Friday, May 21, 2010

The Fog Bowl

KEVIN BUTLER AND FELLOW PLAYERS IN THE FOG

     When Bears defensive coordinator Buddy Ryan resigned after the 1986 Super Bowl to become head coach of the Philadelphia Eagles, the uneasy truce that he and Mike Ditka had observed for four years was fractured forever. Since they no longer had to work together, each man was now free to say just what he thought of the other. Both men made full use of the privilege, and their long-simmering enmity bubbled over in a series of recriminations back and forth through the media.
     The feud was good theater, and it sparked interest in the Eagles-Bears playoff game at Soldier Field on the last day of 1988. Unfortunately, the crowd of 65,534 and the national television audience saw only the first half. The second half was rendered all but invisible by fog.
     Neal Anderson’s four-yard touchdown blast put the Bears ahead 14-6 with 6:21 remaining in the second quarter. This took place under sunny skies. But when Kevin Butler added a field goal some four minutes later, the fog was rolling in from Lake Michigan and creeping over the stands. Within minutes, the whole field had been obscured.
     For the rest of the game, the spectators could not see a thing. Nor could the TV cameras capture the action going on behind and within the soupy curtain of fog. “I felt like I was on another planet,” a CBS producer remarked. For the players and officials on the field, visibility was better—but still less than 20 yards. “Have I ever played in anything like that before?” said Butler. “I haven’t even driven in anything like that before.”
     Philadelphia’s Luis Zendejas kicked two field goals (his third and fourth of the game) through the mist in the second half, and Butler booted another to make the final score Bears 20, Eagles 12. The game was quite unremarkable but for the fog. Quarterbacks Mike Tomczak of the Bears and Randall Cunningham of the Eagles tossed three interceptions apiece. The Eagles outplayed the Bears in most aspects, but they frittered away one opportunity after another—particularly in the first half, when Cunningham had two touchdown passes called back for penalties and another would-be touchdown strike dropped in the end zone.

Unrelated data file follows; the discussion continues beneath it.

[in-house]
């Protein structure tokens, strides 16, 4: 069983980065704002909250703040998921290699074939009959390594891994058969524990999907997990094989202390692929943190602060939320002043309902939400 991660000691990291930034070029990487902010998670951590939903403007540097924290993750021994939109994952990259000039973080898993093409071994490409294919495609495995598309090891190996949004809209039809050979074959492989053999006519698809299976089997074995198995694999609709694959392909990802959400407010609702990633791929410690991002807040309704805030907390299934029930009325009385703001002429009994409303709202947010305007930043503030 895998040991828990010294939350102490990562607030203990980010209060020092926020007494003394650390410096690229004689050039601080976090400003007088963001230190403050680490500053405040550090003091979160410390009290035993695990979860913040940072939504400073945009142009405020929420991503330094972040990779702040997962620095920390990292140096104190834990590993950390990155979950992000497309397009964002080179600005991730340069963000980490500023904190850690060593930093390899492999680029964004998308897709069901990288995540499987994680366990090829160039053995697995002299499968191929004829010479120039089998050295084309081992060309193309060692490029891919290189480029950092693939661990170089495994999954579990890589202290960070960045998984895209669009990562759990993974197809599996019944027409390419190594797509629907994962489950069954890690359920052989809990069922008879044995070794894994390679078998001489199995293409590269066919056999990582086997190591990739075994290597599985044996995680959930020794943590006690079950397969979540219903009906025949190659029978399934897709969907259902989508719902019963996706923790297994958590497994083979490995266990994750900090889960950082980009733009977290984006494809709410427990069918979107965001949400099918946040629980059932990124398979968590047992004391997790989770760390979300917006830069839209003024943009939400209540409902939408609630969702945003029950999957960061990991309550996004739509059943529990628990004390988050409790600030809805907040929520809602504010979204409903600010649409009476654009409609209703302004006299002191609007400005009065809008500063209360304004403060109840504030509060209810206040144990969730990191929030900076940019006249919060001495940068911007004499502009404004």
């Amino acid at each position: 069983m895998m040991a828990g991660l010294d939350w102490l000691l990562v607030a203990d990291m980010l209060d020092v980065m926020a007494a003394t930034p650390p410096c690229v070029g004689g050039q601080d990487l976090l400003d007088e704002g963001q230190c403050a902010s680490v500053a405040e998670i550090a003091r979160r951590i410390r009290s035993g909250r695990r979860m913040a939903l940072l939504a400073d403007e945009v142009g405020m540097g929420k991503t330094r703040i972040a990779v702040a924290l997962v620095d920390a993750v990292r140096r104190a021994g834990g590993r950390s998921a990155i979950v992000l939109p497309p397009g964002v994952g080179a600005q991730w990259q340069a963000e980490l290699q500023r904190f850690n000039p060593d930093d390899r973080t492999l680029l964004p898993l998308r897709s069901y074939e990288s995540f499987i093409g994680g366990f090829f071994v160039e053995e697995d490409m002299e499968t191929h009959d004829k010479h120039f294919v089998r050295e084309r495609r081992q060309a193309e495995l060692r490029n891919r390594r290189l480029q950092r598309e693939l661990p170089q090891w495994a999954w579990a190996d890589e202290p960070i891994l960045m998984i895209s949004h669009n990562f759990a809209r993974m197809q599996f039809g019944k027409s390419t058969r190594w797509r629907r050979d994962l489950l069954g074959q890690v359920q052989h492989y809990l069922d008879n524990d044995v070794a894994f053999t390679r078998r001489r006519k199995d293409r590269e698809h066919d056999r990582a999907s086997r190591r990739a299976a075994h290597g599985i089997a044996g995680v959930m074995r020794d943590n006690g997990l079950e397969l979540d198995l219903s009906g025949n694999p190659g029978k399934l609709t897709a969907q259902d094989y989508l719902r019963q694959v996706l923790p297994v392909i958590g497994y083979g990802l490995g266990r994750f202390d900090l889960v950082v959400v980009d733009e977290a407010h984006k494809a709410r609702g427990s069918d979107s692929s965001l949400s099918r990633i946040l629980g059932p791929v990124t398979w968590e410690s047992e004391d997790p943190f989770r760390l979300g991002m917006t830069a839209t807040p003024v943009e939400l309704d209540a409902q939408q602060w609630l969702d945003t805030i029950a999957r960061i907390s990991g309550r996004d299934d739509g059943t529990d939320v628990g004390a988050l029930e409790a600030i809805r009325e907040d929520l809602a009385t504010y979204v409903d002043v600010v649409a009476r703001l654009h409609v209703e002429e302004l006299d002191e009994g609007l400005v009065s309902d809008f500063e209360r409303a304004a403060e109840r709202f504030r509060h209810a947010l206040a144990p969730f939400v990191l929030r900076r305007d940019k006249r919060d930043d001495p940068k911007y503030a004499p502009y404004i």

Despite 430 total yards and 22 first downs, the Eagles never breached the Bears’ goal line. “Credit the Bear defense,” Ryan said. “Every time we got down there, we didn’t make anything happen. We stopped ourselves. The effort was there, the heart was there, but it just didn’t happen.”
     The Bears were delighted to have gotten away with the victory that few people saw. “One good thing will come out of this,” said center Jay Hilgenberg. “We’ll have a short film session tomorrow. I mean, what are the coaches gonna show us?”
     Bob Verdi had the last word on the game that was known ever after as the Fog Bowl. “Somewhere over there on the lakefront,” he wrote, “there’s a guy who left his seat late in the first half to find a restroom and he’s still out there, trying to find his wife.”

Reprinted from Heydays: Great Stories in Chicago Sports
(c)2009, 2010 by Christopher Tabbert

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